When his son could not be found one evening after his playtime at a nearby temple, Rajesh Varma, a painter in the construction industry, collected money from relatives to announce a cash reward of Rs 15,000 for anyone who could find the six-year-old. That was 2012.
On April 21, 2012, Krish was playing in the temple near his home with other children from Gazdar Bandh slum area in Santacruz (West). He was wearing an old school uniform.
The boy went missing after that and his family printed out black-and-white advertisements on A4 sheets and plastered those on railway station pillars, in hospitals, schools, colleges and along the roads in Juhu. But for almost seven years, there has been no lead on where boy is.
The child briefly ran to the main road, some neighbours remember. But he sprinted back to the temple gate where he stood watching other children playing. His cheeks were swollen that day as a milk tooth had fallen.
“I returned from work at 9 pm. I asked my elder son to get medicine for Krish’s swelling. He went to look for him, but did not find him,” says Varma (43).
The family rushed to neighbours’ houses where Krish would sometimes hang out. His teachers at Poddar School couldn’t fathom where he might have ventured.
The next day, when a police complaint was registered, the family realised that Varma’s brother Bablu was also nowhere to be seen. “We all suspected that he took Krish away,” says Krish’s elder brother Ramesh.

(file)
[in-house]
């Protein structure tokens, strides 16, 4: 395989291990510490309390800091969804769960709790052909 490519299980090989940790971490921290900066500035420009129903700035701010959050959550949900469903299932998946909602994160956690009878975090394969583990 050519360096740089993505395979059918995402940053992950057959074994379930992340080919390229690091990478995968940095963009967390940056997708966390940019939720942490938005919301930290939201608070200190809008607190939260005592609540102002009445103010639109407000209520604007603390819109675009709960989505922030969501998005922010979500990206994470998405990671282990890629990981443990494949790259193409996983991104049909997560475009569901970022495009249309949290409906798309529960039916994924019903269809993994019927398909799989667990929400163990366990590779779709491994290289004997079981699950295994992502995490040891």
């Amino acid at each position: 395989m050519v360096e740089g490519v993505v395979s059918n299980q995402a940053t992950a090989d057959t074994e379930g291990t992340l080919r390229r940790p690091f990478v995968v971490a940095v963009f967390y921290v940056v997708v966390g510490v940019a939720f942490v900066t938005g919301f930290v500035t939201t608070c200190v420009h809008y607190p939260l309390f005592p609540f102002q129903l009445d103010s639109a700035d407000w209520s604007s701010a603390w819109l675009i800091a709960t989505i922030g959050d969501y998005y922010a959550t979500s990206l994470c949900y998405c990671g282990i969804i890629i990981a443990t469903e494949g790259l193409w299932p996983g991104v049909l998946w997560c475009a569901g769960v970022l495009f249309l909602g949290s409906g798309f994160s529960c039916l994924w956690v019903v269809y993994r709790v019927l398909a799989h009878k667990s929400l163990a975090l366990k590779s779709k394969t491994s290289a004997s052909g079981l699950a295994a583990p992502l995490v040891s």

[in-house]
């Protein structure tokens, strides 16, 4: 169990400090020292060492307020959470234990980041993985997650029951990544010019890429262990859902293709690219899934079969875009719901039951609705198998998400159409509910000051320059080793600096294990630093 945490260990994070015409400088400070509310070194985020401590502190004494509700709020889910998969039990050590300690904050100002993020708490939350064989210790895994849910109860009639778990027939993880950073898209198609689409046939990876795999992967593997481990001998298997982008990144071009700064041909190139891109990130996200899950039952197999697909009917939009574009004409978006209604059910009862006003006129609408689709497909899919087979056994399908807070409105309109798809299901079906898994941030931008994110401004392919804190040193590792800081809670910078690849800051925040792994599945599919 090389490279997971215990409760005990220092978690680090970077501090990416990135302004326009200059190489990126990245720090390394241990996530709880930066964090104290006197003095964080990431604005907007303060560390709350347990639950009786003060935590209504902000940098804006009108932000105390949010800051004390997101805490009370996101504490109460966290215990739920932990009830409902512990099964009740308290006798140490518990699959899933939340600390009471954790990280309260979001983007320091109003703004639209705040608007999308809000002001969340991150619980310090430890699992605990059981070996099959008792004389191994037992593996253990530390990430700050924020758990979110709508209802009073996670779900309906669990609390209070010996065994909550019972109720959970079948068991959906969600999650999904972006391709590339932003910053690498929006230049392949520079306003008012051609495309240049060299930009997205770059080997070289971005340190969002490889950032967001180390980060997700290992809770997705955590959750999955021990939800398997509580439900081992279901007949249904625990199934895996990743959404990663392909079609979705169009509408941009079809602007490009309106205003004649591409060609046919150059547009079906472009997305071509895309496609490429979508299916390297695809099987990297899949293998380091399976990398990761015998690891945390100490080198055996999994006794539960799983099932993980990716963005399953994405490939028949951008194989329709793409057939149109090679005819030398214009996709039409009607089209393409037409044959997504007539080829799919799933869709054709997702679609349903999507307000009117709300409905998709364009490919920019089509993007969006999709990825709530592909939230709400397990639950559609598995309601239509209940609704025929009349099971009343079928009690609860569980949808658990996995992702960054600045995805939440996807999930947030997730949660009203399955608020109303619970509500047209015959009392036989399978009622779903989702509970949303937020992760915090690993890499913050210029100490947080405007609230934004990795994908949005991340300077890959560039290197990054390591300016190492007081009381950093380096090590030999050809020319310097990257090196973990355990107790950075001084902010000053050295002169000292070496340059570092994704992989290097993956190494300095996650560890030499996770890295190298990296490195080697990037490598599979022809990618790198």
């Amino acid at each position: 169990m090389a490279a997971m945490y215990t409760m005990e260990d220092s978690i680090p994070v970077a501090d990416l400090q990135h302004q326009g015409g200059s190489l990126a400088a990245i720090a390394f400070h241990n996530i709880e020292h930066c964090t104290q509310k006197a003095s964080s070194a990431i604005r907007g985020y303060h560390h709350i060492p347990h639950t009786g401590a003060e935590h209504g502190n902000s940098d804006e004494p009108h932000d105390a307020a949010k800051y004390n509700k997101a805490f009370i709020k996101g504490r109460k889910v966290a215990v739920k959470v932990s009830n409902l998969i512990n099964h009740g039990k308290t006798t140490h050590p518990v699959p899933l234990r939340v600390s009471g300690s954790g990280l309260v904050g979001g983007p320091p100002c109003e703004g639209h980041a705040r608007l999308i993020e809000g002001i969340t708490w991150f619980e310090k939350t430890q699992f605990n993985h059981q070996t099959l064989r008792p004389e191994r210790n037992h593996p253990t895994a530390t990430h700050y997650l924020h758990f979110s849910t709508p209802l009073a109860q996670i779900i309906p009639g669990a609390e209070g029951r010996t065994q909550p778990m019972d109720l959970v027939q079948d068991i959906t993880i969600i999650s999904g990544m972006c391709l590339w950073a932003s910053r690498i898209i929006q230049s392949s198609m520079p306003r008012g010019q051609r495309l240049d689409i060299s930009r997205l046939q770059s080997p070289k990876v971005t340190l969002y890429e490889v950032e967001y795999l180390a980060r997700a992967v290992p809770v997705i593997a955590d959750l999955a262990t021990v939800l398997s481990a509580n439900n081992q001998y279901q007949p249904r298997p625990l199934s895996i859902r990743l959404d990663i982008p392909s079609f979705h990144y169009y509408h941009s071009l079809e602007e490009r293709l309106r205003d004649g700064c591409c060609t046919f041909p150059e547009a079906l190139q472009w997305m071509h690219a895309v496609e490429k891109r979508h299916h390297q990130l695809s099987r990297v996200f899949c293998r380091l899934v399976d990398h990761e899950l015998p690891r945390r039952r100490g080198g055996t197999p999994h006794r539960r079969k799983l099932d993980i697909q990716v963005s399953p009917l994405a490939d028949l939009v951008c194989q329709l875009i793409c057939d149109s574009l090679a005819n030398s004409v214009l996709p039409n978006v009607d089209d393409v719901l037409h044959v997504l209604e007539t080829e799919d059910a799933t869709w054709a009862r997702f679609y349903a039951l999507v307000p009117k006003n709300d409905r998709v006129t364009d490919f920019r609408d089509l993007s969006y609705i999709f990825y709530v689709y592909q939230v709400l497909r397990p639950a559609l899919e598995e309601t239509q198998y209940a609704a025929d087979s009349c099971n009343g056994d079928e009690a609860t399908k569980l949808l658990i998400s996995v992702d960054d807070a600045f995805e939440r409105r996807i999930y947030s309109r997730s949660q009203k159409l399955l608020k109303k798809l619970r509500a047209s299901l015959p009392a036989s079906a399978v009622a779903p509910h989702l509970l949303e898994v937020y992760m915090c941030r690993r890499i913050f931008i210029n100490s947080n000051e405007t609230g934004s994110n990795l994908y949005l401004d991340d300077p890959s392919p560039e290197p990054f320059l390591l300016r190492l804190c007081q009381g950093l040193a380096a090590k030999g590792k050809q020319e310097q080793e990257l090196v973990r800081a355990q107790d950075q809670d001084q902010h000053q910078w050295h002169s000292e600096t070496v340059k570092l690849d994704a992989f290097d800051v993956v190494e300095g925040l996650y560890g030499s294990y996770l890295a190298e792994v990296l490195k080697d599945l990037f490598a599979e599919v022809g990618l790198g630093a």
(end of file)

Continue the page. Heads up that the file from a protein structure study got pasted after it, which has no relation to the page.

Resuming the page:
The hunt for Krish led to another missing Borivali boy being found. Nearly 25 days after Krish went missing, Varma received a call from his native place at Gorakhpur and the caller said a boy his son’s age had been spotted in the vicinity. Constable Rajesh Pandey, who was the investigating officer then, travelled to Gorakhpur with Varma. “But that boy was not our son,” the painter says.
In 2013, sections of the law pertaining to kidnapping were added to the missing person’s complaint of Krish at Santacruz police station.
Gazdar Bandh residents claimed that no child has ever been kidnapped from the slum. Krish was smart, his family says. He could remember his father’s phone number, address, and his school’s name. If he was lost, he would have found his way home.
In 2012 and 2013, police screened shelter homes and hospitals to look for newly admitted children. The family visited several priests and maulanas hoping they would help.
Premlata Varma (31), Krish’s mother, visited the Kumbh Mela in Nashik, too, hoping that the boy would be found there. This year, though she could not attend the Kumbh in Prayagraj.
Two months ago, their hope that Bablu had the boy crashed when he returned to Mumbai. “He claims that he left for Bangalore to get a job. But he never found a home. He denied taking Krish away,” Varma says. “Police have little interest in finding a boy missing from a slum,” he said.